Until the early 19th century much of north Lambeth (now known as the South Bank) was mostly marsh. The settlement of Lambeth Marsh was built on a raised through road over the marsh lands, potentially dating back to Roman times. The land on which it stands was owned by the church of England, with Lambeth Palace nearby. Records and maps show that it was a separate village until the early 19th Century when the church sold off the land in small pockets, thereby leading to random development of individual houses rather than the grander redevelopments occurring north of the river.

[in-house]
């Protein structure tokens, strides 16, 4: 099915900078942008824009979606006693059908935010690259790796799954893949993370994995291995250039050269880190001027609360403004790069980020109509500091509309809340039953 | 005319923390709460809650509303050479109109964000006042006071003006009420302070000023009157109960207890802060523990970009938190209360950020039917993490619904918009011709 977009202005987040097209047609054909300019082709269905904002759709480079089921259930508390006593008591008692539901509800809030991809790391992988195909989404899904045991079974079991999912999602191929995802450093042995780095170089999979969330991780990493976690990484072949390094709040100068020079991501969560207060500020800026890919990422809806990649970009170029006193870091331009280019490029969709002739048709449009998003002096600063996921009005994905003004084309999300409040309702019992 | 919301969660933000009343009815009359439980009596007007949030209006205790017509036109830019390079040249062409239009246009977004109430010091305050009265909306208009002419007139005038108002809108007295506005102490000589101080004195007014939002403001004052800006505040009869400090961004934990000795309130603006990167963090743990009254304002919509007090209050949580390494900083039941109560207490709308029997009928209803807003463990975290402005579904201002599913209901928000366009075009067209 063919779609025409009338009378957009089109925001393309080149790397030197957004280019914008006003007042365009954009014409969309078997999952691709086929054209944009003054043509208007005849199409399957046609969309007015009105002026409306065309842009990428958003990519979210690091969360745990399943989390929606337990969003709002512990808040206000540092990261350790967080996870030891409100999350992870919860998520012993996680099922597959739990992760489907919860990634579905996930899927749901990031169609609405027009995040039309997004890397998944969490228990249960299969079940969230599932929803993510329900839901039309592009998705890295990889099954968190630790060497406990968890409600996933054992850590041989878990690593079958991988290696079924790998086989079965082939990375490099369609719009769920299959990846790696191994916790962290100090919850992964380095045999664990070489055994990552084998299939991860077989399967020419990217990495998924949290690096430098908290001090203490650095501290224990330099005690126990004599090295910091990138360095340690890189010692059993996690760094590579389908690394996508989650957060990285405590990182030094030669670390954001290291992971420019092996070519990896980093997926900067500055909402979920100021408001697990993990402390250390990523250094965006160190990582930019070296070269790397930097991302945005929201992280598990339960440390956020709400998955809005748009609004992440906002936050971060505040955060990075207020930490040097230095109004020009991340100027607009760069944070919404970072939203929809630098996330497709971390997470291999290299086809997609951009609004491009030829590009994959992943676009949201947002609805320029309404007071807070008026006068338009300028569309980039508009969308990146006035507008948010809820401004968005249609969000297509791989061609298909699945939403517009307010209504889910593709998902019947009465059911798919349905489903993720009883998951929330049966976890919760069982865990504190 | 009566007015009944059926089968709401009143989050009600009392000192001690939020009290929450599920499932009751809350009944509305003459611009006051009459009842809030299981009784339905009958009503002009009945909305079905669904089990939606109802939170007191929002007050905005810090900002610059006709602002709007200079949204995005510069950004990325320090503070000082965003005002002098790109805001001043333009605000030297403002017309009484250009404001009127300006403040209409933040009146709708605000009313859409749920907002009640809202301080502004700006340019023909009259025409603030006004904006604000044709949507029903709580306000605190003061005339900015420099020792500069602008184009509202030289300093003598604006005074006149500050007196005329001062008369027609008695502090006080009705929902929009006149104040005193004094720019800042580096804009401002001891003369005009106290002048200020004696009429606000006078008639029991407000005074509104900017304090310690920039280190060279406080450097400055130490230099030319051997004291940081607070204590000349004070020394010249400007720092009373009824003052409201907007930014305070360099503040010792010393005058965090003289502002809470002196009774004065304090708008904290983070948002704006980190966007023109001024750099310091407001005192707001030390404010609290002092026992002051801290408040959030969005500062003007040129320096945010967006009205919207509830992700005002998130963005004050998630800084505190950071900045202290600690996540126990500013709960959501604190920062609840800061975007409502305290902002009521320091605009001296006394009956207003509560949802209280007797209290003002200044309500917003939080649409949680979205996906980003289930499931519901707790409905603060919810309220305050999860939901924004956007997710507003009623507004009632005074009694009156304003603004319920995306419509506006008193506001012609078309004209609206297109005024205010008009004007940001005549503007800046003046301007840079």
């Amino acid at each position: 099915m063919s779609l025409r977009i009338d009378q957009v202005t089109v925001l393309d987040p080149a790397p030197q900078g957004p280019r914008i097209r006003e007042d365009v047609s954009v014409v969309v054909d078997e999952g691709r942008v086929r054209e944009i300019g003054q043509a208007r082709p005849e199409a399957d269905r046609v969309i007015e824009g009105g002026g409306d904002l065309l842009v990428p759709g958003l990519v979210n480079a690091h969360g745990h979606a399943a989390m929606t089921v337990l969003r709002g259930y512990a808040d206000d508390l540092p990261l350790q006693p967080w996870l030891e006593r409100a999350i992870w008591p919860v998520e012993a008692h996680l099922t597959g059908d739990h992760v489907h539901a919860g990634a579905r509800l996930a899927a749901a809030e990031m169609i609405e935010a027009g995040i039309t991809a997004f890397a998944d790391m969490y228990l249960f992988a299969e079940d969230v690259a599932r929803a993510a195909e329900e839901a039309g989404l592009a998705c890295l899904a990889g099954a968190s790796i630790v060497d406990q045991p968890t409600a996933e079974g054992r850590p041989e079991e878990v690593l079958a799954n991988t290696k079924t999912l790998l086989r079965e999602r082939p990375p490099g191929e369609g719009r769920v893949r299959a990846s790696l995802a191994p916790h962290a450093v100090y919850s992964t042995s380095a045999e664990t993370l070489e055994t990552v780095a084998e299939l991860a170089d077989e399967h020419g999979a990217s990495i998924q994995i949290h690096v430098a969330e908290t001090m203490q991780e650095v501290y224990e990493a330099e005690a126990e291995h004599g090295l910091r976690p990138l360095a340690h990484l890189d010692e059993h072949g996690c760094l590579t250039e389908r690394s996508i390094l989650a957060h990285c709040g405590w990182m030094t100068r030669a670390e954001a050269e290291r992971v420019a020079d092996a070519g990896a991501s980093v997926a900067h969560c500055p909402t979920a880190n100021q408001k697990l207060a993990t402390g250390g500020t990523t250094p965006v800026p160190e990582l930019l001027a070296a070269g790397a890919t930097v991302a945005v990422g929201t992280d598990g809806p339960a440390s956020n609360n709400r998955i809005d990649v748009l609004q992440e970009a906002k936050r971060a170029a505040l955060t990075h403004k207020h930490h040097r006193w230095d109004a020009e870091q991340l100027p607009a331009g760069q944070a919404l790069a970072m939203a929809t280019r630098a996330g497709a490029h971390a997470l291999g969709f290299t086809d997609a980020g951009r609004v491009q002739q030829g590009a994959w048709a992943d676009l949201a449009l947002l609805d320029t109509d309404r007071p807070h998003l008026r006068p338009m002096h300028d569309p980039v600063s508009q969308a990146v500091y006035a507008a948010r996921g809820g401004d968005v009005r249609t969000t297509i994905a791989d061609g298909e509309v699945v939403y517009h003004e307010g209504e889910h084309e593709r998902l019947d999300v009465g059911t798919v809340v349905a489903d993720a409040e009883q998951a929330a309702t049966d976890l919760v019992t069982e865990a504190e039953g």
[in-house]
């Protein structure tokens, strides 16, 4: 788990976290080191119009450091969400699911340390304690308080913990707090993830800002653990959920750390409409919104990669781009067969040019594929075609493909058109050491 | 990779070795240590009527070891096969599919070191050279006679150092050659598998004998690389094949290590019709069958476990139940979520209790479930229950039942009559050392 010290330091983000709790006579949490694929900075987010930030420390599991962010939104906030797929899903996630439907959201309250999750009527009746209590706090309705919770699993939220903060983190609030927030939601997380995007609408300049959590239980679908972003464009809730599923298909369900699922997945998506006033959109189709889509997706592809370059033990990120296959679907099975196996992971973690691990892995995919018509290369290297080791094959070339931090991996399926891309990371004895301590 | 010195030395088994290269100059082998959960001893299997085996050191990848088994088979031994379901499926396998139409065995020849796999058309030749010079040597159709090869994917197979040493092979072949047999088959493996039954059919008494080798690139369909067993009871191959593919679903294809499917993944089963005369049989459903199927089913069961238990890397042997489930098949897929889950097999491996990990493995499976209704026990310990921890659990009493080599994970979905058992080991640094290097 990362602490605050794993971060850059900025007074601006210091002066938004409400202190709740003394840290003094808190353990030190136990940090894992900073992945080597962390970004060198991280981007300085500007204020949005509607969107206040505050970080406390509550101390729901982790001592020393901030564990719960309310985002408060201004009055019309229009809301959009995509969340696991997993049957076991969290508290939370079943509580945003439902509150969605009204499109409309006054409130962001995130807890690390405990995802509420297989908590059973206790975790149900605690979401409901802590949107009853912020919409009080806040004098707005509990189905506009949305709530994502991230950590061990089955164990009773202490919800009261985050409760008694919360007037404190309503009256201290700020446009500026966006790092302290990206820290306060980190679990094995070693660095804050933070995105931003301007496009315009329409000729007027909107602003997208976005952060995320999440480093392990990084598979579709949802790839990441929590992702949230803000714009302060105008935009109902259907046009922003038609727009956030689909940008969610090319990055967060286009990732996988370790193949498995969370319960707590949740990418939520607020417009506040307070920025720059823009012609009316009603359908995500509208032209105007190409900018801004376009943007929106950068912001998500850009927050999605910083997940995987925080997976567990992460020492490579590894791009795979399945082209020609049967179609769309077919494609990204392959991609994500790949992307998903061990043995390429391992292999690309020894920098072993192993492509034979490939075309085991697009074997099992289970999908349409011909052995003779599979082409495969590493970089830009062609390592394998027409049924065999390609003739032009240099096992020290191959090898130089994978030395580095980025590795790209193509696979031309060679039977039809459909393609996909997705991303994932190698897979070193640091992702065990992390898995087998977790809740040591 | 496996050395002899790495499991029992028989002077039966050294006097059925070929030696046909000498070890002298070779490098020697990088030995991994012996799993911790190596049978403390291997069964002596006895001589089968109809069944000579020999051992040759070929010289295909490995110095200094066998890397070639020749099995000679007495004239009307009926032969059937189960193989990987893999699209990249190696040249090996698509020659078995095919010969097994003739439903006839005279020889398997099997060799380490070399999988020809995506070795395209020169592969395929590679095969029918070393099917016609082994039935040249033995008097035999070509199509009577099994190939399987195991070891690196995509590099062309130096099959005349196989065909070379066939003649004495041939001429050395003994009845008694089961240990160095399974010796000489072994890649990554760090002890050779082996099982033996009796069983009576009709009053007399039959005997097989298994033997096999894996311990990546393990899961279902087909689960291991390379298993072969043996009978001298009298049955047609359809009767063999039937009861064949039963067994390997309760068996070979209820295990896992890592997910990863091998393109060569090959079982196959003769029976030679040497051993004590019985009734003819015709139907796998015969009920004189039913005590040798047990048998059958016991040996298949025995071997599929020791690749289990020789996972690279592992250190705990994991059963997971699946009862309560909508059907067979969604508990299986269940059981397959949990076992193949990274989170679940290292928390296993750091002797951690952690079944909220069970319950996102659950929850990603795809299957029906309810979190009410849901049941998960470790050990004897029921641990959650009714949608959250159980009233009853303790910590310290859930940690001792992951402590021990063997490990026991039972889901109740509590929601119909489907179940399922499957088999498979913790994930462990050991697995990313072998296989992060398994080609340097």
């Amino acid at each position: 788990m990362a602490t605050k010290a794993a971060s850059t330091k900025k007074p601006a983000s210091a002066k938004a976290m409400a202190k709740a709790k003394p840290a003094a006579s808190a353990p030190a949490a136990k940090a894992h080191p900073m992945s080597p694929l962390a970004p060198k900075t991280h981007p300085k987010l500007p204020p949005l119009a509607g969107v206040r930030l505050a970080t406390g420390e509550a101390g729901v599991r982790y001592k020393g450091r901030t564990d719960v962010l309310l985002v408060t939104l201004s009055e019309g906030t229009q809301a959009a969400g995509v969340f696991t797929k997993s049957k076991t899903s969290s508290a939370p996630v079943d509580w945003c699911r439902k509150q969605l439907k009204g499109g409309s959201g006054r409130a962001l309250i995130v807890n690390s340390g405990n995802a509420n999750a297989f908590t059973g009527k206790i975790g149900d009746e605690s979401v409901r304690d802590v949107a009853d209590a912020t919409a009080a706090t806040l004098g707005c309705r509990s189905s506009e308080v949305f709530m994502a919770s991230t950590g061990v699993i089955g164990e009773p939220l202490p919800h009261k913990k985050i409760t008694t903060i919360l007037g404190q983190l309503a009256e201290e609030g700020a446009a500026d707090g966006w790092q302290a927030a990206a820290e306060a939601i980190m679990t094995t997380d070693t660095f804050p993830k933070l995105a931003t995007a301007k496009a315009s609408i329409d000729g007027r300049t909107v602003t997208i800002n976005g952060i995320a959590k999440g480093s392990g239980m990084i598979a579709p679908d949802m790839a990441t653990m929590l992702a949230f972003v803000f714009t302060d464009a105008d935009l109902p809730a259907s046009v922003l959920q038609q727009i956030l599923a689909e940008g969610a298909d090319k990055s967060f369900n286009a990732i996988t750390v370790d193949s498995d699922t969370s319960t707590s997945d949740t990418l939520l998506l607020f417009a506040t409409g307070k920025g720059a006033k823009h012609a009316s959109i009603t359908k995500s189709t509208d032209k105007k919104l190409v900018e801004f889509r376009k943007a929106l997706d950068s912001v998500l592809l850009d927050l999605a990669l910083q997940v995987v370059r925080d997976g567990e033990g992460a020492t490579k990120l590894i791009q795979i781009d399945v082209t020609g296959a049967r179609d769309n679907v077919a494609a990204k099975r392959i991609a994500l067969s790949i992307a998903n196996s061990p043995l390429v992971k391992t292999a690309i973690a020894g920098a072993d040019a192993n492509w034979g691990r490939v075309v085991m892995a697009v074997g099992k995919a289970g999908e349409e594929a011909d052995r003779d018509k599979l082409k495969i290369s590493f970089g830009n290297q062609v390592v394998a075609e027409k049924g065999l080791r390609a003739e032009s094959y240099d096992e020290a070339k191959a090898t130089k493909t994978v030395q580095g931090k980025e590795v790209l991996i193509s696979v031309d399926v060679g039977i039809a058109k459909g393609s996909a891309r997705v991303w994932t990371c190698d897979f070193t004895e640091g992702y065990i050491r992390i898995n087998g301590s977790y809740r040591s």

The northern tip of the ancient parish of Lambeth was a marshland known as Lambeth Marshe, but it was drained in the 18th century and is remembered in the Lower Marsh street name. Sometime after the opening of Waterloo railway station in 1848 the locality around the station and Lower Marsh became known as Waterloo.
- Mills, D. (2000). Oxford Dictionary of London Place Names. Oxford.
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